For two wonderful months, a big orange cat and I had an entire upstairs loft to ourselves. There was a desk with a rolling chair, a nice big clock on the wall, and plenty of natural light. When I moved on to the next job/home, I found myself competing with salt and pepper shakers for workspace on the kitchen table. At the leanest of times this year, I’ve had a wall to prop myself up against and a cushion to put my laptop on. I’ve also been in situations where the best workspace solution was a coffee shop or library. As much as I want to think of myself as an adaptable person, I really enjoyed having a steady home base. Working in different situations has brought to light that the little bits of time you spend reconnecting to the internet and looking for the nearest electrical outlet can add up. I’ve also learned that when my back is happy, my mind is happy, and that a suitable chair is the key to achieving this balance. Beyond that, experiencing the workspaces in other people’s homes has shown me the joys of creature comforts such as the white noise of a fan, the glow of a lava lamp, and nearly everything having to do with cats.
It didn’t dawn on me until I was deep into writing this article, that most of the things I’ve learned indicate that I need a set place to work, a solid routine, and access to things that aren’t available everywhere. This isn’t ideal for someone skipping from home to home every couple of months. But, the fact is, I wouldn’t have realized how important these things are to me if I hadn’t embarked on this house-sitting adventure. When I did have a consistent home base, I wasn’t implementing any of the things I’ve discussed here. I wrote on a catch-as-catch-can basis that didn’t include mornings, and most of my work was done in whatever chair was available. I’m not positive about what my future holds at the moment. But if it involves going back to my old home, I will know exactly what to do to optimize my writing time and create an enjoyable environment. If I end up doing more house-sitting, I will know what I need to look for in a house-sit to give me the best writing experience possible.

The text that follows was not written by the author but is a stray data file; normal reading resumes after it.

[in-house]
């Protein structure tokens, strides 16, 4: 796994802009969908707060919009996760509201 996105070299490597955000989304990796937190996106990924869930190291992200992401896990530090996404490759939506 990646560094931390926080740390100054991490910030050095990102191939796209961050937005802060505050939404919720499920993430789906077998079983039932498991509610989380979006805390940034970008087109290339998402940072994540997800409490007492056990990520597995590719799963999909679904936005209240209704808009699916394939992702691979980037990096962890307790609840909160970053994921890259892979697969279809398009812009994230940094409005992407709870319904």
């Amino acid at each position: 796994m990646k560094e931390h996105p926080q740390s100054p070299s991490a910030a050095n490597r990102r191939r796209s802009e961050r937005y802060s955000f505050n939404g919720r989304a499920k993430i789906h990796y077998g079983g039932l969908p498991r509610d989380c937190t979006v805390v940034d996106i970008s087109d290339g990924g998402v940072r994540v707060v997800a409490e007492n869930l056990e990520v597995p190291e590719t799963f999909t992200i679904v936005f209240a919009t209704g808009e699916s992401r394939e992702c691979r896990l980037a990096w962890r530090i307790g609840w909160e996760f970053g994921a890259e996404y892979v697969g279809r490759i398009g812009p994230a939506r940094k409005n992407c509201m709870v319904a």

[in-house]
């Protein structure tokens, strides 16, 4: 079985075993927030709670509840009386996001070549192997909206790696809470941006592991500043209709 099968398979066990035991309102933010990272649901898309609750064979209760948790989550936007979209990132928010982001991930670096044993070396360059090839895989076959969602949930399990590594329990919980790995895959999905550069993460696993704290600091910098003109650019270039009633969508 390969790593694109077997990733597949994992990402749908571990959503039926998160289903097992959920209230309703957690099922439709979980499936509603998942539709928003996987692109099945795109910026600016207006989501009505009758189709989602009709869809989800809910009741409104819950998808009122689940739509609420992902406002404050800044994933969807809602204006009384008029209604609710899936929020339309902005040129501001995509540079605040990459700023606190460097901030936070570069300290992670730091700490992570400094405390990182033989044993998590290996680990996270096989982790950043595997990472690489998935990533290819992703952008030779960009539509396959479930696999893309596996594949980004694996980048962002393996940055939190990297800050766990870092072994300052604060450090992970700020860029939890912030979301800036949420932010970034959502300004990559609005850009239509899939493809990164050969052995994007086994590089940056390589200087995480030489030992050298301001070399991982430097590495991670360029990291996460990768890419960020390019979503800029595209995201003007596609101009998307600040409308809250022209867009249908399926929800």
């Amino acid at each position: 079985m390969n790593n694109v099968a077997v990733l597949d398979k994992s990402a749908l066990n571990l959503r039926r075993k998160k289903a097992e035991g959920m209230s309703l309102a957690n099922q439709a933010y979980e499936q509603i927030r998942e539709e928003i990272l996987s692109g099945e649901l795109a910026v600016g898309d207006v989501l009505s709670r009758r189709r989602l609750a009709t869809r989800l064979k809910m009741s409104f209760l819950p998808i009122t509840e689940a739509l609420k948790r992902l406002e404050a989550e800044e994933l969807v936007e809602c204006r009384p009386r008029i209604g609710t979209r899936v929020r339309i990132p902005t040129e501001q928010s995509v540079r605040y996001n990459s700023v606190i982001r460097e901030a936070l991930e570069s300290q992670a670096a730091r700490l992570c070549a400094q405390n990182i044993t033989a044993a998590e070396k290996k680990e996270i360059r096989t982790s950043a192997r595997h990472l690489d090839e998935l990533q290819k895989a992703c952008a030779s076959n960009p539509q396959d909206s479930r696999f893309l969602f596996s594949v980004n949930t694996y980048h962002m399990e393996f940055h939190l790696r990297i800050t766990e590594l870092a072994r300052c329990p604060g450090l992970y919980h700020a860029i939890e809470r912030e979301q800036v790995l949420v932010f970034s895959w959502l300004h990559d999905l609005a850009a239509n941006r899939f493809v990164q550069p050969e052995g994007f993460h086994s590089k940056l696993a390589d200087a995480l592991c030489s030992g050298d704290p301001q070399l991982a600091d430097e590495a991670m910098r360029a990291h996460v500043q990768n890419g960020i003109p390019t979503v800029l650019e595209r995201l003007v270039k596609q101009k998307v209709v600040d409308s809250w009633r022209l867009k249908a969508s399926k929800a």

Are you interested?
In the past few years, house-sitting has become a popular way to have a low-cost vacation, which could easily be reconfigured into a writer’s retreat of sorts. If you are lucky enough to have the flexibility to do it full-time, it can offer an affordable lifestyle that gives one more control of their time. If it sounds like it might be a good fit for you, there are websites that match house sitters with homeowners. Duties pretty much always include taking care of pets and maintaining cleanliness. Tending to plants and other light maintenance might also be part of the bargain, but you’ll know ahead of time if that’s the case. Sits can last from a couple of days to several months. The going expectation is that the homeowner pays the utilities during your stay and also has reliable internet. Sometimes they even leave you food!
I’ve gotten a lot out of my time as a house sitter. If you’re looking to shake things up a bit in both your life and your writing, then I encourage you to look into it. Just remember, that obvious perks such as having more time to write, and inspiring travels to write about, are only the beginning. You might also learn a lot about yourself as a writer.